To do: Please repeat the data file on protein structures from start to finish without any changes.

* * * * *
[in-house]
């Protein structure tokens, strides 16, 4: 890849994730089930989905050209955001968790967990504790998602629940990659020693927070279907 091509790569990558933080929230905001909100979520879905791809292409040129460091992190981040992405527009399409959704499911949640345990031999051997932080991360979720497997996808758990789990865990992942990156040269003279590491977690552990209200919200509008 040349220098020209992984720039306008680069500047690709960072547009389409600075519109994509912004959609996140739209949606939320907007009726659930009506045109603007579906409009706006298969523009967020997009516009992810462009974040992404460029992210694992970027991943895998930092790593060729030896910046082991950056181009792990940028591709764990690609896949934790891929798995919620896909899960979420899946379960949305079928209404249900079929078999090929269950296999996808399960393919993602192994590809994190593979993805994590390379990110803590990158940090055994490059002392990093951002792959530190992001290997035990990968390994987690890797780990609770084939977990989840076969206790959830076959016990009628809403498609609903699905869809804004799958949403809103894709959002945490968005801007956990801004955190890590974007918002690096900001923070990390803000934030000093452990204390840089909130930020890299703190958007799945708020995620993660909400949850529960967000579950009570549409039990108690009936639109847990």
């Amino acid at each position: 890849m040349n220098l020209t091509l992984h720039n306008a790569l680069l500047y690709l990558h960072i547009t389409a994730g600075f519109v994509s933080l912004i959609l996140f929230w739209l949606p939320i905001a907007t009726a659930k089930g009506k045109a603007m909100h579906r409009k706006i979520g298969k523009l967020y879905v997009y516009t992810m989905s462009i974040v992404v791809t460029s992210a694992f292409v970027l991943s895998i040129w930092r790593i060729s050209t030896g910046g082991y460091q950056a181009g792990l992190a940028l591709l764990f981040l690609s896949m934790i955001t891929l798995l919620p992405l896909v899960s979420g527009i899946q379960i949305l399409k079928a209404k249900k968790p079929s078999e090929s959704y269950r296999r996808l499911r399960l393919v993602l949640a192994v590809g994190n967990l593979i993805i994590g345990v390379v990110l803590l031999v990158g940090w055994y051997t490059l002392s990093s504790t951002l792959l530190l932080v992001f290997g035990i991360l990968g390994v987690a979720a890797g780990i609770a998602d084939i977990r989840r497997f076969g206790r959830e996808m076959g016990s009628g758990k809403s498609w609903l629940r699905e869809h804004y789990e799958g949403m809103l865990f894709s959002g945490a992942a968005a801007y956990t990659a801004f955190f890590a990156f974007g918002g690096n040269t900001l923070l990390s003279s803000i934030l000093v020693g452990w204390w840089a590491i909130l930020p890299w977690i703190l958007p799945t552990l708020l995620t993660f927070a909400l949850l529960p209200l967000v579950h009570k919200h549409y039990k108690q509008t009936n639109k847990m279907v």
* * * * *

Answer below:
[in-house]
């Protein structure tokens, strides 16, 4: 890849994730089930989905050209955001968790967990504790998602629940990659020693927070279907 091509790569990558933080929230905001909100979520879905791809292409040129460091992190981040992405527009399409959704499911949640345990031999051997932080991360979720497997996808758990789990865990992942990156040269003279590491977690552990209200919200509008 040349220098020209992984720039306008680069500047690709960072547009389409600075519109994509912004959609996140739209949606939320907007009726659930009506045109603007579906409009706006298969523009967020997009516009992810462009974040992404460029992210694992970027991943895998930092790593060729030896910046082991950056181009792990940028591709764990690609896949934790891929798995919620896909899960979420899946379960949305079928209404249900079929078999090929269950296999996808399960393919993602192994590809994190593979993805994590390379990110803590990158940090055994490059002392990093951002792959530190992001290997035990990968390994987690890797780990609770084939977990989840076969206790959830076959016990009628809403498609609903699905869809804004799958949403809103894709959002945490968005801007956990801004955190890590974007918002690096900001923070990390803000934030000093452990204390840089909130930020890299703190958007799945708020995620993660909400949850529960967000579950009570549409039990108690009936639109847990």
């Amino acid at each position: 890849m040349n220098l020209t091509l992984h720039n306008a790569l680069l500047y690709l990558h960072i547009t389409a994730g600075f519109v994509s933080l912004i959609l996140f929230w739209l949606p939320i905001a907007t009726a659930k089930g009506k045109a603007m909100h579906r409009k706006i979520g298969k523009l967020y879905v997009y516009t992810m989905s462009i974040v992404v791809t460029s992210a694992f292409v970027l991943s895998i040129w930092r790593i060729s050209t030896g910046g082991y460091q950056a181009g792990l992190a940028l591709l764990f981040l690609s896949m934790i955001t891929l798995l919620p992405l896909v899960s979420g527009i899946q379960i949305l399409k079928a209404k249900k968790p079929s078999e090929s959704y269950r296999r996808l499911r399960l393919v993602l949640a192994v590809g994190n967990l593979i993805i994590g345990v390379v990110l803590l031999v990158g940090w055994y051997t490059l002392s990093s504790t951002l792959l530190l932080v992001f290997g035990i991360l990968g390994v987690a979720a890797g780990i609770a998602d084939i977990r989840r497997f076969g206790r959830e996808m076959g016990s009628g758990k809403s498609w609903l629940r699905e869809h804004y789990e799958g949403m809103l865990f894709s959002g945490a992942a968005a801007y956990t990659a801004f955190f890590a990156f974007g918002g690096n040269t900001l923070l990390s003279s803000i934030l000093v020693g452990w204390w840089a590491i909130l930020p890299w977690i703190l958007p799945t552990l708020l995620t993660f927070a909400l949850l529960p209200l967000v579950h009570k919200h549409y039990k108690q509008t009936n639109k847990m279907v």